The Great Depression, Part I


Huts and unemployed, West Houston and Mercer Street, Manhattan
The New York Public Library. Photography Collection,
Miriam and Ira D. Wallach Division of Art, Prints and Photographs.


The Great Depression was the greatest peacetime economic trauma of the 20th century. It was characterized by massive, worldwide, unemployment. Its cause was debated for decades afterwards. Blame, superficially, was directed at the gold standard as its cause. But the classical gold standard had been suspended years before. Even gold standard detractor then-Governor Ben Bernanke, at the H. Parker Willis Lecture in Economic Policy, Washington and Lee University in 2004 observed:

The gold standard appeared to be highly successful from about 1870 to the beginning of World War I in 1914. During the so-called "classical" gold standard period, international trade and capital flows expanded markedly, and central banks experienced relatively few problems ensuring that their currencies retained their legal value. The gold standard was suspended during World War I, however, because of disruptions to trade and international capital flows and because countries needed more financial flexibility to finance their war efforts. (The United States remained technically on the gold standard throughout the war, but with many restrictions.)

After 1918, when the war ended, nations around the world made extensive efforts to reconstitute the gold standard, believing that it would be a key element in the return to normal functioning of the international economic system. Great Britain was among the first of the major countries to return to the gold standard, in 1925, and by 1929 the great majority of the world's nations had done so.

Unlike the gold standard before World War I, however, the gold standard as reconstituted in the 1920s proved to be both unstable and destabilizing.

As summarized in the New York Times “A Short History of the Great Depression” by Nick Taylor:

The Great Depression was a worldwide economic crisis that in the United States was marked by widespread unemployment, near halts in industrial production and construction, and an 89 percent decline in stock prices. …

The start of the Depression is usually pegged to the stock market crash of “Black Tuesday,” Oct. 29, 1929, when the Dow Jones Industrial Average fell almost 23 percent and the market lost between $8 billion and $9 billion in value. But it was just one in a series of losses during a time of extreme market volatility …

The stock market continued to decline despite brief rallies. Unemployment rose and wages fell for those who continued to work. The use of credit for the purchase of homes, cars, furniture and household appliances resulted in foreclosures and repossessions. As consumers lost buying power industrial production fell, businesses failed, and more workers lost their jobs.

The Great Depression caught the world by surprise.  That it lingered  for a decade is evidence of how bewildering its causes were both to authorities and intellectuals.  Economists continued to contend for decades — and contend still — as to the cause.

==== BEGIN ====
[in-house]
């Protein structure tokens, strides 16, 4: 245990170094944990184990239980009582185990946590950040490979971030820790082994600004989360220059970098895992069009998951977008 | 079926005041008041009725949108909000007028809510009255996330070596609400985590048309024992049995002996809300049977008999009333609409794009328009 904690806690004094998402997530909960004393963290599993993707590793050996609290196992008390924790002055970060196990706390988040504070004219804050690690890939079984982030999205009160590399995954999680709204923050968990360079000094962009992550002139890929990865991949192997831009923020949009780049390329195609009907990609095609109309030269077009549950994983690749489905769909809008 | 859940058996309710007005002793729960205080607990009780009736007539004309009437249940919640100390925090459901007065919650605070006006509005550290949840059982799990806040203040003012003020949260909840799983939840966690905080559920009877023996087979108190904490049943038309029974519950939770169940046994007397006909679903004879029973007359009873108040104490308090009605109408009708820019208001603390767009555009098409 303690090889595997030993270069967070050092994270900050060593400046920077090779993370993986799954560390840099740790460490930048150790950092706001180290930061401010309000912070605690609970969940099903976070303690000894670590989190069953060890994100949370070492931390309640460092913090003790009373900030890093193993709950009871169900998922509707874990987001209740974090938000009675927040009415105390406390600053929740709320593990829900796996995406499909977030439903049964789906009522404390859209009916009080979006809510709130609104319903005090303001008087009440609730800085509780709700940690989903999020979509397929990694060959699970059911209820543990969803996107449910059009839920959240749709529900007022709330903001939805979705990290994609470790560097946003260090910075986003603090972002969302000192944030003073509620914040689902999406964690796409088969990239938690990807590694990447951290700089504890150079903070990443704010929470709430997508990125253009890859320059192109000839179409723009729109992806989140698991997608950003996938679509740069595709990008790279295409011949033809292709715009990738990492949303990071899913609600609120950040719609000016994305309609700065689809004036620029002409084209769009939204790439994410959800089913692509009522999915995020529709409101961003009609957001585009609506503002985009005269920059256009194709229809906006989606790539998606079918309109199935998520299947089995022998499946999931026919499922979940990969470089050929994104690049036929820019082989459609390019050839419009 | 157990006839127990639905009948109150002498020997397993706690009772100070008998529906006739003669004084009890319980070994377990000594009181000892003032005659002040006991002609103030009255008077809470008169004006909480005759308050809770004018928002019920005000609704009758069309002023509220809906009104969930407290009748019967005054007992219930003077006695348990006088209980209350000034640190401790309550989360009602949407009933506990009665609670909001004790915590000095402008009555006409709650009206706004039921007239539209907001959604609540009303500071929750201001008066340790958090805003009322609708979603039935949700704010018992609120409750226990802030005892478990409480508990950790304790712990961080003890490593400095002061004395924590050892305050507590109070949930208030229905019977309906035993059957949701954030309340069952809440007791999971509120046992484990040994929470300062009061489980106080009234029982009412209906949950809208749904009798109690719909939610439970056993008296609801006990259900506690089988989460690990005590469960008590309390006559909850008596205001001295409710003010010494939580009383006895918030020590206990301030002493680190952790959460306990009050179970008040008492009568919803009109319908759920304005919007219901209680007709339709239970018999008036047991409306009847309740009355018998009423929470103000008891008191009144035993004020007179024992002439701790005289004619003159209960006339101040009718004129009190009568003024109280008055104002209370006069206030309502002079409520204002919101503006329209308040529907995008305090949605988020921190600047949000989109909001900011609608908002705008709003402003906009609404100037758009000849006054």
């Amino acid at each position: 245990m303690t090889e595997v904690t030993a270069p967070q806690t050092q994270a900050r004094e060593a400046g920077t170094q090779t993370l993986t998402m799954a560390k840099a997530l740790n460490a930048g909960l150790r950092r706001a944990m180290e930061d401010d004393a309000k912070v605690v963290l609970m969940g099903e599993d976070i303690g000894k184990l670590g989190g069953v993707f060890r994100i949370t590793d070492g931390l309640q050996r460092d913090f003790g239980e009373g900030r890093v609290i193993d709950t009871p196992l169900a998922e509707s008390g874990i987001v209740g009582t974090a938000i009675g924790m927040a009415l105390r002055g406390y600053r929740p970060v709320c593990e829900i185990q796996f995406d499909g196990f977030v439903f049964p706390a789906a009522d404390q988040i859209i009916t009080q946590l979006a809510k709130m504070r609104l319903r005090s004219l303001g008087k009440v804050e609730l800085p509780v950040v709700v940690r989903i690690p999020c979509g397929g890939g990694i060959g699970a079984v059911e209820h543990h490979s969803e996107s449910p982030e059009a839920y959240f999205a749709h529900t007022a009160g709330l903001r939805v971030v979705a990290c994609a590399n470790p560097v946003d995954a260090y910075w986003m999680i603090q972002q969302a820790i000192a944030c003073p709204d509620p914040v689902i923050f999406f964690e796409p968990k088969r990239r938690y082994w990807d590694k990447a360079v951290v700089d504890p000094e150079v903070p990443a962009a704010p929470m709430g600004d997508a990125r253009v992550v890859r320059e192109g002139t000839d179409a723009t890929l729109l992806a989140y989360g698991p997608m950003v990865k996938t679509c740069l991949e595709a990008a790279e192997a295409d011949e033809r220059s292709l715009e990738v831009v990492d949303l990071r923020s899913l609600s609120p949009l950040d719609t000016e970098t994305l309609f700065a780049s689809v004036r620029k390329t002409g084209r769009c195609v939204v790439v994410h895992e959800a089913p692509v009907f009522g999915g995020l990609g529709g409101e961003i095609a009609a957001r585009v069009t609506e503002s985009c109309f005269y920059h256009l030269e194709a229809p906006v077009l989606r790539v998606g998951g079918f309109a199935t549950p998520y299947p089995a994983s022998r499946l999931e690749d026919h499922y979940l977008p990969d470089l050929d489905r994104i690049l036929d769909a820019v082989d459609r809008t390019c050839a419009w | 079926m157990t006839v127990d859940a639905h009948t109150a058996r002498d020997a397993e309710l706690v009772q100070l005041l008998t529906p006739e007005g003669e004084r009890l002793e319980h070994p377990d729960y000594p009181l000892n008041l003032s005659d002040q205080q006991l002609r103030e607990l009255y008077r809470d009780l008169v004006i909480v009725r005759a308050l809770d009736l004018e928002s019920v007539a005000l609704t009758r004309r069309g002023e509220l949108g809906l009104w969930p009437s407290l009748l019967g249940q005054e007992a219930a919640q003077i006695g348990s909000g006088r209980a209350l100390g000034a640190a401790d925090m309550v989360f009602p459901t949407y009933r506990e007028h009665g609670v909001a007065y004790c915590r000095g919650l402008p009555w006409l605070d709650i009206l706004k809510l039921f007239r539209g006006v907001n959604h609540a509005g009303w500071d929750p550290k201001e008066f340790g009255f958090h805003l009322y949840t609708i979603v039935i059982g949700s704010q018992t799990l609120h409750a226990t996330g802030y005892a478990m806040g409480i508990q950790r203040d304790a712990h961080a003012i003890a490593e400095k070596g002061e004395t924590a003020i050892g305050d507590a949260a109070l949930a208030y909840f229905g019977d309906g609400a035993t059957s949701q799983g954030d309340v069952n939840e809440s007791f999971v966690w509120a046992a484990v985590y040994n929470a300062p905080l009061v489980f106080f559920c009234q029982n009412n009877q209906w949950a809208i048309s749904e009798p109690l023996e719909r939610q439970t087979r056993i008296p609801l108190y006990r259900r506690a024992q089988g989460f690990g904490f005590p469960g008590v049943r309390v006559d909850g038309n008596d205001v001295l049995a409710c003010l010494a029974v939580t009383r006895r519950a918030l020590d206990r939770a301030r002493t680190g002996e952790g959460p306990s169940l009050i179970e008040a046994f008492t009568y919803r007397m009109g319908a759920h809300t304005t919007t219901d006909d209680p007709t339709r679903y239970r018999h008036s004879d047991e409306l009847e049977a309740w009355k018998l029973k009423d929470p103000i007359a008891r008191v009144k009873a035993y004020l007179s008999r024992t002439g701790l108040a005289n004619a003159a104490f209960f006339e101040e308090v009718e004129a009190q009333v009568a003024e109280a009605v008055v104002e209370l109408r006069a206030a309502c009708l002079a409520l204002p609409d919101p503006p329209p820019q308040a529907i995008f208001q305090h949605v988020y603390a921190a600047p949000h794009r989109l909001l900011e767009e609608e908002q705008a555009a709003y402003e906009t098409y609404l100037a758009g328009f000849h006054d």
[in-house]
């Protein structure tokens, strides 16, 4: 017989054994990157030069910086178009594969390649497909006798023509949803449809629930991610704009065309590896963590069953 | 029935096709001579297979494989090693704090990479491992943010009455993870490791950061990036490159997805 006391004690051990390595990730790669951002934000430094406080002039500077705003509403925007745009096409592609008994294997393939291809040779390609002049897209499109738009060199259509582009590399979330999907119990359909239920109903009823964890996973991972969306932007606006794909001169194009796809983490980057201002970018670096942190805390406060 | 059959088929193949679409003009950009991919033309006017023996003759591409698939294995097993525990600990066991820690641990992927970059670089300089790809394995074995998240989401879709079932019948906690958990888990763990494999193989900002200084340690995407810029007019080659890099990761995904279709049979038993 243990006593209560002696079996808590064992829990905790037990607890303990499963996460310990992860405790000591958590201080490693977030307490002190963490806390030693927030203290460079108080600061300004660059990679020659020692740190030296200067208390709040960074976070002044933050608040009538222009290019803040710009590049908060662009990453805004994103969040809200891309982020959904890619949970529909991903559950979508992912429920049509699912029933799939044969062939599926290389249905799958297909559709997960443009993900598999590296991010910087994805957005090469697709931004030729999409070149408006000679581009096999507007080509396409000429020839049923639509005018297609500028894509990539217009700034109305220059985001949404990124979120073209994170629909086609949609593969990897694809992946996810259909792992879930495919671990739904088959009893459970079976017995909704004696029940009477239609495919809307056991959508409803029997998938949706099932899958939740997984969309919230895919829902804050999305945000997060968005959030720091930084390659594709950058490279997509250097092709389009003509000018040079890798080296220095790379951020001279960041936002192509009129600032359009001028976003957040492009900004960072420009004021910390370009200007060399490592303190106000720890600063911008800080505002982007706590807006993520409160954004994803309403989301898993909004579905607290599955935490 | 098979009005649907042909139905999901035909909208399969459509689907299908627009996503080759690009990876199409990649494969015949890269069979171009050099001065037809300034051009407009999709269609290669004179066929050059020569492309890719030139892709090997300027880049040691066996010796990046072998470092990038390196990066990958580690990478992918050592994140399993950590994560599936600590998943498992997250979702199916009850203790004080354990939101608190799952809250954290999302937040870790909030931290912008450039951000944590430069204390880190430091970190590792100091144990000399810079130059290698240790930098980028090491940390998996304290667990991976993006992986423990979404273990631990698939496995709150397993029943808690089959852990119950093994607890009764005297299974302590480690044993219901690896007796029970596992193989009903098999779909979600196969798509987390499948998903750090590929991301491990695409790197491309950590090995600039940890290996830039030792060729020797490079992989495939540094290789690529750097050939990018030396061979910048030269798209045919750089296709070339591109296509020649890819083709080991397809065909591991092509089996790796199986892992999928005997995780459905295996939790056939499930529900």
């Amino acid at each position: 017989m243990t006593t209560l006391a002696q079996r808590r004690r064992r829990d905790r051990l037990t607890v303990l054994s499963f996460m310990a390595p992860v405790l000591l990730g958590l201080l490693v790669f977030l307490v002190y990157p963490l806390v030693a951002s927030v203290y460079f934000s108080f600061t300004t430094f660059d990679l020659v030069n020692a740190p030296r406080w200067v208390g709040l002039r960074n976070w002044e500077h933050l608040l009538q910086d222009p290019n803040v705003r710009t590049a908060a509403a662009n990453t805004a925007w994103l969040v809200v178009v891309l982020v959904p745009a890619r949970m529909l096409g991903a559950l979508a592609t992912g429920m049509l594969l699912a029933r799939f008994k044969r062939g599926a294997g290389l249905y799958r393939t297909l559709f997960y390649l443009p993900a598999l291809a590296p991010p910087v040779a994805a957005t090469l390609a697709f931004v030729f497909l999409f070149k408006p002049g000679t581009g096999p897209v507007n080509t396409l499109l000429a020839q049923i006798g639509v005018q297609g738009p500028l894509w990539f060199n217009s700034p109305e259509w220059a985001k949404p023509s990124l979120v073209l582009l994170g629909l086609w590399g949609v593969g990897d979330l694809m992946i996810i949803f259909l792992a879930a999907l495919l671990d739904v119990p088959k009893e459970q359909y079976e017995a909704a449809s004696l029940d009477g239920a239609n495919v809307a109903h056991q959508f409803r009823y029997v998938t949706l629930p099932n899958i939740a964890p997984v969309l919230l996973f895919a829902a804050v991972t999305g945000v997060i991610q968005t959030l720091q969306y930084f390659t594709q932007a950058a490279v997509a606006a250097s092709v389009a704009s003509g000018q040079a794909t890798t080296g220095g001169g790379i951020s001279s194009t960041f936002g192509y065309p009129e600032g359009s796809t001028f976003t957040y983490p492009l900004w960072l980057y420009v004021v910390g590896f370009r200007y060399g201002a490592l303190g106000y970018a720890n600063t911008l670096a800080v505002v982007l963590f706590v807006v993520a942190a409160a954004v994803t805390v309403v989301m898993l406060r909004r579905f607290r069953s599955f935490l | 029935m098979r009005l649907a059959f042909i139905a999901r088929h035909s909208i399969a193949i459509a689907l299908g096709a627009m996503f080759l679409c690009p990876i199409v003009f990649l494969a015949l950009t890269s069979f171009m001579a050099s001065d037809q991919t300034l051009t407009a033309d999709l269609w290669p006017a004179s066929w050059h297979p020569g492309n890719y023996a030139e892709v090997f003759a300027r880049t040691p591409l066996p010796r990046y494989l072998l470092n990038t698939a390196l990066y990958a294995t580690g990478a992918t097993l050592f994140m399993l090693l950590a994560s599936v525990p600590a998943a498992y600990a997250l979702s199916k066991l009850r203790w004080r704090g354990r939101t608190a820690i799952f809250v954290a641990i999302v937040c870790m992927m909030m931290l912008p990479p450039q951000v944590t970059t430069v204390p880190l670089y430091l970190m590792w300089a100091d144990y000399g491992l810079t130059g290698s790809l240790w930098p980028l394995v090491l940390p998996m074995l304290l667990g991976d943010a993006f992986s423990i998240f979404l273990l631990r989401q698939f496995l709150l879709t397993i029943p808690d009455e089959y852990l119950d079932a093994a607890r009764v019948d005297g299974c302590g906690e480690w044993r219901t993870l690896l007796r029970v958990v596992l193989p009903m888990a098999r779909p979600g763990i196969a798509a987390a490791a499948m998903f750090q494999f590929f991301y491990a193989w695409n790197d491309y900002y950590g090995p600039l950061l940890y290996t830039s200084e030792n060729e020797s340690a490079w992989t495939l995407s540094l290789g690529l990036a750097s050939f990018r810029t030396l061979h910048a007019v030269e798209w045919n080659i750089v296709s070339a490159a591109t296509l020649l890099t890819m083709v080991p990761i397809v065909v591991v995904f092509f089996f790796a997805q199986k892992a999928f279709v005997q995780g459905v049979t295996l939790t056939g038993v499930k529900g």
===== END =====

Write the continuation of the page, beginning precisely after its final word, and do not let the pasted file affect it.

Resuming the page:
Lewis E. Lehrman, founder and chairman of the Lehrman Institute, stood before the Parliament of France on November 7, 1996 to speak “On the Occasion of the 100th Anniversary of the Birth of Jacques Rueff.”

In America, the insidious destruction of its historic currency, the gold dollar, got underway in 1922 during the inter-war experiment with the gold-exchange standard and the dollar’s new official reserve currency role.  It must be remembered that World War I had caused the price level almost to double.  Britain and America tried to maintain the pre-war dollar-gold, sterling-gold parities.  The official reserve currency roles of the convertible pound and dollar, born of the gold-exchange standard, collapsed in the Great Depression and so did the official foreign exchange reserves of the developed world – which helped to cause and to intensify the depression.

Rueff’s own observation on this topic, from The Monetary Sins of the West (The Macmillan Company, New York, New York, 1972, p. 84)

It is often said that what we want to avoid is the return of the trouble and the mischief of the gold standard in the twenties. But if you take the balance sheets of the central banks you will see that the mischief was not the mischief of the gold standard but the mischief of the gold-exchange standard. The evolution of the balance sheets of the central banks is exactly the same, exactly parallel in the years 1927, 1928, and 1929 to what it is now, and it is the collapse of this system in 1931 that was responsible for the depth of the depression.

… In 1930 I was financial attaché in the French Embassy in London, and in that capacity I was responsible for the deposits of the French Treasury with British banks. They were the direct result of eight years of the gold-exchange standard, because we had kept the pounds sterling in London, as my colleagues in New York had kept in the American market the dollars that had been pouring into the French Treasury from 1927 onward. Then, in 1931, the failure of the Austrian Creditanstalt caused successive waves of repatriations; and it was this collapse of the gold-exchange standard that, without any possible doubt, transformed the depression of 1929 into the Great Depression of 1931.

It was the “collapse of the gold-exchange standard that, without any possible doubt, transformed the depression of 1929 into the Great Depression of 1931.”

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